[ ar-uh-geyt ]
See synonyms for: arrogatearrogation on

verb (used with object),ar·ro·gat·ed, ar·ro·gat·ing.
  1. to claim unwarrantably or presumptuously; assume or appropriate to oneself without right: to arrogate the right to make decisions.

  2. to attribute or assign to another; ascribe.

Origin of arrogate

1530–40; <Latin arrogātus appropriated, assumed, questioned (past participle of arrogāre), equivalent to arrog- (ar-ar- + rog(āre) to ask, propose) + -ātus-ate1

Other words from arrogate

  • ar·ro·gat·ing·ly, adverb
  • ar·ro·ga·tion, noun
  • ar·ro·ga·tor, noun
  • un·ar·ro·gat·ed, adjective
  • un·ar·ro·gat·ing, adjective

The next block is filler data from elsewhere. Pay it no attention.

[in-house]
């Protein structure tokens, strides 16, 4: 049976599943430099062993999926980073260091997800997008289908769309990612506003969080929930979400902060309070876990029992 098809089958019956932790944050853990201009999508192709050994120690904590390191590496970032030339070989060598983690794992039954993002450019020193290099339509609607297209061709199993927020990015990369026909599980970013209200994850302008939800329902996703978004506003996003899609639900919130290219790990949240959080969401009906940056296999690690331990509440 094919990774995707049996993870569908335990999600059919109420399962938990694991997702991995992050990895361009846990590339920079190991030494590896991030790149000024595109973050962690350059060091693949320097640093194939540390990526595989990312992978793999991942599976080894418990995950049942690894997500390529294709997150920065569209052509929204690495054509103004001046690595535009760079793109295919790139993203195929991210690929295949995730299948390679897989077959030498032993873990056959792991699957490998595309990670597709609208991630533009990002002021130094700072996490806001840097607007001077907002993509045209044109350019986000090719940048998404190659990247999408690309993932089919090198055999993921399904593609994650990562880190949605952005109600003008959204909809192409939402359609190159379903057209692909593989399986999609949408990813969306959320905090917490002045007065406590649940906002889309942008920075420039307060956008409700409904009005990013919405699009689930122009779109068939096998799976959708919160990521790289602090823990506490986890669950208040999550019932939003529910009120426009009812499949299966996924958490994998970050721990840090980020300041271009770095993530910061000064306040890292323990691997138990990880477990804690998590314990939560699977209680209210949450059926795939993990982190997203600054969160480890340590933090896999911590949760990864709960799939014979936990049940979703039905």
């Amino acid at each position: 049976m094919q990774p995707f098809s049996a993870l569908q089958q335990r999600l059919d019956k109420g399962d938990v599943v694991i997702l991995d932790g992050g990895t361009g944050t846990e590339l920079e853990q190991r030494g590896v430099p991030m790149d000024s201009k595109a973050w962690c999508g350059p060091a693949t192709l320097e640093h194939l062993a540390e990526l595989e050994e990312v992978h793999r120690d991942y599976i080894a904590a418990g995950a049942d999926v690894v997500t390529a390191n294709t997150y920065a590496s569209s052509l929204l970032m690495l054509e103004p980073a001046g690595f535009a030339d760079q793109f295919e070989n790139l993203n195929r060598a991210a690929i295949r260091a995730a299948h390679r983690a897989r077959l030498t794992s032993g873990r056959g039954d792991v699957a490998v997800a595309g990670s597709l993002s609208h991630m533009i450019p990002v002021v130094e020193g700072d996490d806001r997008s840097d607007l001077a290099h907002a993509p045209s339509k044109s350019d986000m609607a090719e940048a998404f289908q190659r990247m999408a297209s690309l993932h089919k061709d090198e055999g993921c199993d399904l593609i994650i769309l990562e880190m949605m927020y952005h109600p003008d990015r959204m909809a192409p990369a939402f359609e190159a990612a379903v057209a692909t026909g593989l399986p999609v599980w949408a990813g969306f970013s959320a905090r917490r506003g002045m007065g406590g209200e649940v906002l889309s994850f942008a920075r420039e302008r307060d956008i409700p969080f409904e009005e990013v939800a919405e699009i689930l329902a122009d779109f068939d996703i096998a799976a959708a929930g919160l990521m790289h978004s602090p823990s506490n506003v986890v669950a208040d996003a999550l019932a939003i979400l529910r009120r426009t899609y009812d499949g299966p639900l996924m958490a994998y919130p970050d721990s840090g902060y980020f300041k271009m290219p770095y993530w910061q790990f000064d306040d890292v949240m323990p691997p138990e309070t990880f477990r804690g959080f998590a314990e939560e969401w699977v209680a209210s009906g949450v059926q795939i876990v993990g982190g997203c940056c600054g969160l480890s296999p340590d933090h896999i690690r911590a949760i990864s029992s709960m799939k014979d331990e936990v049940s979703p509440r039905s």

Words that may be confused with arrogate

Words Nearby arrogate Unabridged Based on the Random House Unabridged Dictionary, © Random House, Inc. 2024

How to use arrogate in a sentence

  • No attempt seems to have been made on the part of any Archbishop of the Eastern capital to arrogate to himself temporal power.

    The Walls of Constantinople | Bernard Granville Baker
  • Presumptuous and ignorant men, who arrogate the earth to yourselves!

    The Ruins | C. F. [Constantin Francois de] Volney

British Dictionary definitions for arrogate


/ (ˈærəˌɡeɪt) /

  1. (tr) to claim or appropriate for oneself presumptuously or without justification

  2. (tr) to attribute or assign to another without justification

Origin of arrogate

C16: from Latin arrogāre, from rogāre to ask

Derived forms of arrogate

  • arrogation, noun
  • arrogative (əˈrɒɡətɪv), adjective
  • arrogator, noun

Collins English Dictionary - Complete & Unabridged 2012 Digital Edition © William Collins Sons & Co. Ltd. 1979, 1986 © HarperCollins Publishers 1998, 2000, 2003, 2005, 2006, 2007, 2009, 2012